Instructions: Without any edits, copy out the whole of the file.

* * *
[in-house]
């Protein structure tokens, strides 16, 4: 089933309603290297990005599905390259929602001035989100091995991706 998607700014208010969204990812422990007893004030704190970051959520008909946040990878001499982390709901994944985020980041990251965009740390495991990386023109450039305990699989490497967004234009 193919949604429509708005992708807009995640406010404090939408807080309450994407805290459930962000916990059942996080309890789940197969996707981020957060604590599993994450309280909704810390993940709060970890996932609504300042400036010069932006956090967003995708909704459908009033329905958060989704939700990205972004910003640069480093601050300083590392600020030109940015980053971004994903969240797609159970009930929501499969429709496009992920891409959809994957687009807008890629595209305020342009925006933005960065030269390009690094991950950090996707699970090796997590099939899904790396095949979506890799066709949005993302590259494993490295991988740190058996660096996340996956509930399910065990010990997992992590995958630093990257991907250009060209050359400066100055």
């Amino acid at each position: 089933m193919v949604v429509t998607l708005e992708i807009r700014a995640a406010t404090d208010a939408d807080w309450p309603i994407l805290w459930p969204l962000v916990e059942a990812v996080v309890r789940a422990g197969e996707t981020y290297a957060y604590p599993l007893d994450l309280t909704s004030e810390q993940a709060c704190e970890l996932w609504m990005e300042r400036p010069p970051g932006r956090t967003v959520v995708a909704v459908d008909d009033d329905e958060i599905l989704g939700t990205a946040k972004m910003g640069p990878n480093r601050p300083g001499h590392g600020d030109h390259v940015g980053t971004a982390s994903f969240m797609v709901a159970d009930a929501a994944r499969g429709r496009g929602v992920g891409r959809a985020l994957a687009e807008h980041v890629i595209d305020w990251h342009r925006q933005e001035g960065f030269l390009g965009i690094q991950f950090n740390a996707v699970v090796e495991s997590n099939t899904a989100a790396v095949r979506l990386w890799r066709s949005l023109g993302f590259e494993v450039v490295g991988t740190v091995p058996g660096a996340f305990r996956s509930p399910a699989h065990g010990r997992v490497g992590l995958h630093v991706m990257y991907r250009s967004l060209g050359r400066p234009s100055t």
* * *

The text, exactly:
[in-house]
């Protein structure tokens, strides 16, 4: 089933309603290297990005599905390259929602001035989100091995991706 998607700014208010969204990812422990007893004030704190970051959520008909946040990878001499982390709901994944985020980041990251965009740390495991990386023109450039305990699989490497967004234009 193919949604429509708005992708807009995640406010404090939408807080309450994407805290459930962000916990059942996080309890789940197969996707981020957060604590599993994450309280909704810390993940709060970890996932609504300042400036010069932006956090967003995708909704459908009033329905958060989704939700990205972004910003640069480093601050300083590392600020030109940015980053971004994903969240797609159970009930929501499969429709496009992920891409959809994957687009807008890629595209305020342009925006933005960065030269390009690094991950950090996707699970090796997590099939899904790396095949979506890799066709949005993302590259494993490295991988740190058996660096996340996956509930399910065990010990997992992590995958630093990257991907250009060209050359400066100055």
């Amino acid at each position: 089933m193919v949604v429509t998607l708005e992708i807009r700014a995640a406010t404090d208010a939408d807080w309450p309603i994407l805290w459930p969204l962000v916990e059942a990812v996080v309890r789940a422990g197969e996707t981020y290297a957060y604590p599993l007893d994450l309280t909704s004030e810390q993940a709060c704190e970890l996932w609504m990005e300042r400036p010069p970051g932006r956090t967003v959520v995708a909704v459908d008909d009033d329905e958060i599905l989704g939700t990205a946040k972004m910003g640069p990878n480093r601050p300083g001499h590392g600020d030109h390259v940015g980053t971004a982390s994903f969240m797609v709901a159970d009930a929501a994944r499969g429709r496009g929602v992920g891409r959809a985020l994957a687009e807008h980041v890629i595209d305020w990251h342009r925006q933005e001035g960065f030269l390009g965009i690094q991950f950090n740390a996707v699970v090796e495991s997590n099939t899904a989100a790396v095949r979506l990386w890799r066709s949005l023109g993302f590259e494993v450039v490295g991988t740190v091995p058996g660096a996340f305990r996956s509930p399910a699989h065990g010990r997992v490497g992590l995958h630093v991706m990257y991907r250009s967004l060209g050359r400066p234009s100055t």